What is surprising are some of the reasons that a consulting firm, which is supposed to be informed by neuroscience, offered for why the new logo failed. I was stopped dead by this one:
Our brains, being hard-wired to avoid sharp edges, react negatively to the sharp edges of the blue cube cutting into the round curve of the letter "p".
What evidence is there that our brains are hard-wired to avoid sharp edges? What would that even look like?
I tried looking in Google Scholar for "sharp edge avoidance" and I got ecology papers about animals avoiding the edge of their habitats. "brain sharp edges" gave me a mish-mash of articles, none on target. Can anyone provide references that would support this claim?
Now, it is definitely true that many visual systems are wired to be very good at edge detection. Keffer Hartline won a Nobel prize for showing how the eyes of horseshoe crabs would enhance edges using lateral inhibition, mutual inhibitory connections between parts of the eye. Similar things happen in mammalian eyes, which I might say suggests that our brains think sharp edges are not sharp enough! But detection and enhancement of visual edges is not avoidance.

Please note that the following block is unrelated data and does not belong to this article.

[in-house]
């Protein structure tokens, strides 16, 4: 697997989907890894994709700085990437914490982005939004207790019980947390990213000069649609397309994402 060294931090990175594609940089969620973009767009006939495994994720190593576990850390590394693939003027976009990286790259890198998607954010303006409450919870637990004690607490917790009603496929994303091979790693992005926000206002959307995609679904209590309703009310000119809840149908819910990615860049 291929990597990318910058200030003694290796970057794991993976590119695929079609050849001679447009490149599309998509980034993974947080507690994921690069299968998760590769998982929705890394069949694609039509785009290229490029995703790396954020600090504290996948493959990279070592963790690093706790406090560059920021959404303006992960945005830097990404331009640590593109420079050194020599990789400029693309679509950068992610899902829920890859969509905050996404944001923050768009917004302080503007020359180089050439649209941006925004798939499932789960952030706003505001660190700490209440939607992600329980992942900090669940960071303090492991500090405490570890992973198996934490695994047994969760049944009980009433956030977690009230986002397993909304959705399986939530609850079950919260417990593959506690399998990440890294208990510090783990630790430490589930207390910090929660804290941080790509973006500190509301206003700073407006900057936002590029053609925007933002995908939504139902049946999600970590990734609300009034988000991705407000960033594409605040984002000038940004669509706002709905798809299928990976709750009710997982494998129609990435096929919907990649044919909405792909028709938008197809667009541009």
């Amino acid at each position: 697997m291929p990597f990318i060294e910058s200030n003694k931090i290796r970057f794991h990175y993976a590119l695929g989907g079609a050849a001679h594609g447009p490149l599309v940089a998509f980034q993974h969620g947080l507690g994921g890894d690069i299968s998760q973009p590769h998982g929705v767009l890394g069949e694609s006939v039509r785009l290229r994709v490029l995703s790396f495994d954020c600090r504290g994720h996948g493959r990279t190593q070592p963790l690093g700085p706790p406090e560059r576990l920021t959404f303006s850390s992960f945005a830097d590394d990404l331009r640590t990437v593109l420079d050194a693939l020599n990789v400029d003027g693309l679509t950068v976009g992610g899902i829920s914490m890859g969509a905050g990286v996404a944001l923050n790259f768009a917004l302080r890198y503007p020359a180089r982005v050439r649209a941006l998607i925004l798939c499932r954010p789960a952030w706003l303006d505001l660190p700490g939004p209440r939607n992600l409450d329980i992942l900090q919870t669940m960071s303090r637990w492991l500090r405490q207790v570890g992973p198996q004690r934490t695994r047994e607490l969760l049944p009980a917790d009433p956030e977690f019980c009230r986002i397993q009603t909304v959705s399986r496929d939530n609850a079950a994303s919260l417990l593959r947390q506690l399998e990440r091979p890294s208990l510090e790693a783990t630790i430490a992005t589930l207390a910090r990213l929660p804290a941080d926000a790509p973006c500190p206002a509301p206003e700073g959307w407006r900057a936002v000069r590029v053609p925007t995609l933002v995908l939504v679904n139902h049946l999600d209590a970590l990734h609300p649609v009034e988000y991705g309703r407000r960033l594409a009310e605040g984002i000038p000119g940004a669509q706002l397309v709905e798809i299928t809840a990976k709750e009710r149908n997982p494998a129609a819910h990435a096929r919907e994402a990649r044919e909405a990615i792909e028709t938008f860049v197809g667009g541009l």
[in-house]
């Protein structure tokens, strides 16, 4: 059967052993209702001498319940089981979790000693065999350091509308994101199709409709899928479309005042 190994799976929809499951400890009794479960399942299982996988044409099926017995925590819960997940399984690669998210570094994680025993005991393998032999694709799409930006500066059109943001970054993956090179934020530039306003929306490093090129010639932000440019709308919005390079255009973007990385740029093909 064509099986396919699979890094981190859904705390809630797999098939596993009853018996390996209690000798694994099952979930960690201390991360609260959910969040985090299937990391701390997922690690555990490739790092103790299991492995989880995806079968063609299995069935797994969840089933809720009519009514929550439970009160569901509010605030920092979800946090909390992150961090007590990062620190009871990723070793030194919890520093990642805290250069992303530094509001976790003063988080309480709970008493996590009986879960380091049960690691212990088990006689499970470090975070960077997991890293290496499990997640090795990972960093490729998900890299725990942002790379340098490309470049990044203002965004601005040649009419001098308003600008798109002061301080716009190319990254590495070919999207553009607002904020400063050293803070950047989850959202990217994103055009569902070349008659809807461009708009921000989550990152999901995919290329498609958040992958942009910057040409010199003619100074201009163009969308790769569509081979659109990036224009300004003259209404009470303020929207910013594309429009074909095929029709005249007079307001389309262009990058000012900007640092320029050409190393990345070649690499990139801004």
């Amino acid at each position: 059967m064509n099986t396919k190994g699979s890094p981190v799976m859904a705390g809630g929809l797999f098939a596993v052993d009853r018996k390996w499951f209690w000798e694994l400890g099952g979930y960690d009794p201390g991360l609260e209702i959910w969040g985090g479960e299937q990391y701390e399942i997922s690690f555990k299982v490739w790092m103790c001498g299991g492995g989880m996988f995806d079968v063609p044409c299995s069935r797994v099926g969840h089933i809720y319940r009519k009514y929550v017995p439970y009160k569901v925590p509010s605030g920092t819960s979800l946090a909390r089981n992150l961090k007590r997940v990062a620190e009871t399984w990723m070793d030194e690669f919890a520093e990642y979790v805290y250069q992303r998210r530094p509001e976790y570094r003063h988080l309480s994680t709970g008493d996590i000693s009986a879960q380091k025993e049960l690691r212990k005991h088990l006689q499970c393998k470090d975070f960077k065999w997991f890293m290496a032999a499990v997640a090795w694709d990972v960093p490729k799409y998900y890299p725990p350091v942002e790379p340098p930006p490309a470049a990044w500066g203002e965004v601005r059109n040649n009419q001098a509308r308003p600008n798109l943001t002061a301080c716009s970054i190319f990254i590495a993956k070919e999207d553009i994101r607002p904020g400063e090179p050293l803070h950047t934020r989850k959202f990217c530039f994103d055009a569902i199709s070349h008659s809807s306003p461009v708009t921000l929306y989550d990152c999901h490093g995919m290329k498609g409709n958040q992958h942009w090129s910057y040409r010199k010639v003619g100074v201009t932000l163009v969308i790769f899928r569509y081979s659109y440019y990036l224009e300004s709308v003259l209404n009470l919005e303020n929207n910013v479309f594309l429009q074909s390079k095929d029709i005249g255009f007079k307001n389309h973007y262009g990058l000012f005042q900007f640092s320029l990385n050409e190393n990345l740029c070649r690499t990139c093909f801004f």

To take another tack, our ancestors got us where we are in part by careful creation of sharp edges, making tools of flint and obsidian. Would that have been possible if we were hard-wired to avoid sharp edges?
It’s also a little insulting to argue that our brains are so stupid that we can’t distinguish visual overlap from actual, physical, cutting objects.
Other elements of the analysis of the logo are better. But if this is representative of the level of science offered by this consulting firm, it’s not encouraging. That this is being put out by a press release is also indicative of what’s going on here: someone with a start up is trying to drum up business. Pity that New Scientist took the bait.
Additional: Mo has another take.